However there is always something new to discover. Ioanna looked at the Parthenon and then at Erechtion Karyatides. She asked us which temple we thought carried more importance and some of us pointed in the direction of the Erechtion Karyatides.

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The Odeon of Herodes Atticus

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The entrance to the Acropolis

Did you know how goddess Athena was born? Zeus was once married to Metis and she became pregnant. Zeus was warned by Earth that if a son was born he would overthrow him so in order to avoid losing is power he swallowed Metis. One day Zeus suffered from a terrible headache and asked god Hephaestus for his help to relieve the pain. Hephaestus hit Zeus’s head with an ax and goddess Athena came out. Zeus gave birth to Athena himself.  Athena remained a virgin all her life not to give birth to a son who would overrule Zeus.

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Erechtion Karyatides

Athena and Poseidon both wanted to be patron deity of Athens and in order to show their worthiness they had to make an offering. Poseidon hit the ground with his trident causing water to spring but unfortunately as he was the god of the sea, the water was salty thus could not be of use.

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The Parthenon

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Athena watched Poseidon make his offering first and as he failed, she presented her gift which was an olive tree that had many uses. This is how the city was named.

The Parthenon is made up of 16,000 pieces of marble and it is difficult to restore as it is like a puzzle. Its reconstruction began in 1975 and is still in process to this date.

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The view from the Acropolis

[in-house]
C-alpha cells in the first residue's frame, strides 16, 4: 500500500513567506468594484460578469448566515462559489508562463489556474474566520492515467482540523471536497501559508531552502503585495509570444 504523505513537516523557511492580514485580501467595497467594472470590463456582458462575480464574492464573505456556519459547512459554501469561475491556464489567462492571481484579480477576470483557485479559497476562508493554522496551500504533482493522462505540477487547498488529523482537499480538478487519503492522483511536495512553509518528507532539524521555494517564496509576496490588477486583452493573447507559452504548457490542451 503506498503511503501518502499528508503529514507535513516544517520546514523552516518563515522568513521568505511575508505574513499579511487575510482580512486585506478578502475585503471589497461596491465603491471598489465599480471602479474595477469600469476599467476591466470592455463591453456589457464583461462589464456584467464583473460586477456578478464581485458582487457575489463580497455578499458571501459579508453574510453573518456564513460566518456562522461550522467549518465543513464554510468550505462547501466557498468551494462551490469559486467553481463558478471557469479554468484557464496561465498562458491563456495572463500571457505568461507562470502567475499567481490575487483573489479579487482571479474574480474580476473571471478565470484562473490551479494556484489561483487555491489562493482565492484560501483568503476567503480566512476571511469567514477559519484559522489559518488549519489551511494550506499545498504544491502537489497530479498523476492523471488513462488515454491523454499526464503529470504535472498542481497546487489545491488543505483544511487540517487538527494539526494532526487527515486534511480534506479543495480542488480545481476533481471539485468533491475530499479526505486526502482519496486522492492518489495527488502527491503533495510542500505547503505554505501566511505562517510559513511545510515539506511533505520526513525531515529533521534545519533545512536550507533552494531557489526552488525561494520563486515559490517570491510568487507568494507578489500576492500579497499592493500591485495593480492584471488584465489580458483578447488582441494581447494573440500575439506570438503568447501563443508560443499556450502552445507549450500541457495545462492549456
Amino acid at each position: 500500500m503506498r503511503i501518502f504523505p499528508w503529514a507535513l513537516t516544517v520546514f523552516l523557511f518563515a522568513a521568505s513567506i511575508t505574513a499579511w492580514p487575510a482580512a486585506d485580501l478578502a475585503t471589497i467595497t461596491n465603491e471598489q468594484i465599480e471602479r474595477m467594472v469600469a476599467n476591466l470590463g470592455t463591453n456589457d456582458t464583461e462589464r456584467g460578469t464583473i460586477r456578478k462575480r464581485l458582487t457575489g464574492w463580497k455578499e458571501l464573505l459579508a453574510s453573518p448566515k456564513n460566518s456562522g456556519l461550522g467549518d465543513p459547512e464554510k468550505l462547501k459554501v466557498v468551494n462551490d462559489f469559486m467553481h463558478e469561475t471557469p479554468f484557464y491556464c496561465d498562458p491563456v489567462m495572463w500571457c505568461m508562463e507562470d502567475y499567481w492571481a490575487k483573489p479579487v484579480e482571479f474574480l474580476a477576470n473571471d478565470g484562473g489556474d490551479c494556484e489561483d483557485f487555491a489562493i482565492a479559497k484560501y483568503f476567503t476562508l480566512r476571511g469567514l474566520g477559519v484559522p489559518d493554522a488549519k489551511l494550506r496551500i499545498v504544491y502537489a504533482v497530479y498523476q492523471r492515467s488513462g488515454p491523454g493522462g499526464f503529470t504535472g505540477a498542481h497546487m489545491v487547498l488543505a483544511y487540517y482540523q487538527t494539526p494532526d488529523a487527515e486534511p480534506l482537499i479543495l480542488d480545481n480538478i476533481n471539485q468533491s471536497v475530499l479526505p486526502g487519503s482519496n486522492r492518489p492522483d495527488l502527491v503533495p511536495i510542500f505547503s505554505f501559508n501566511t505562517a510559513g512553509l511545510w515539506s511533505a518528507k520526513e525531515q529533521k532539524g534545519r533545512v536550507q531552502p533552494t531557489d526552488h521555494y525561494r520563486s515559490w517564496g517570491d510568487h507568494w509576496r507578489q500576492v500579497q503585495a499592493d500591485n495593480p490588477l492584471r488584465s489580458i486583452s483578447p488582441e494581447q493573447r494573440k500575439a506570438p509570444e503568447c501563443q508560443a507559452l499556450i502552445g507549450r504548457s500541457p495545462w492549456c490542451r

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We then headed for a coffee break in Plaka after which the tour continued to the Ancient Agora where Ioanna explained how Hephaestus the greek god of blacksmiths, sculptors, metallurgy, fire and volcanoes ended up marrying goddess Aphrodite. Hera had initially regected her son Hephaestus who was ugly so he sent a throne to her as a gift which had some sort of magical powers that kept her trapped.

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Dionysos went to his workshop to ask him to set his mother free. Hephaestus agreed only on one condition, that he would marry Aphrodite in return.

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The last stop was the Ancient Keramikos Cemetery which was the potters’ quarter of the city and where Pericles delivered his funeral oration in 431 BC.

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Ancient Keramikos Cemetery

Here is a short excerpt of his speech: “Our government does not copy our neighbours’, but is an example to them. It is true that we are called a democracy, for the administration is in the hands of many and not of the few.”

Tour details: Duration 4 hours, 53€ per adult, children under the age of 6 free. For more information visit the Alternative Athens website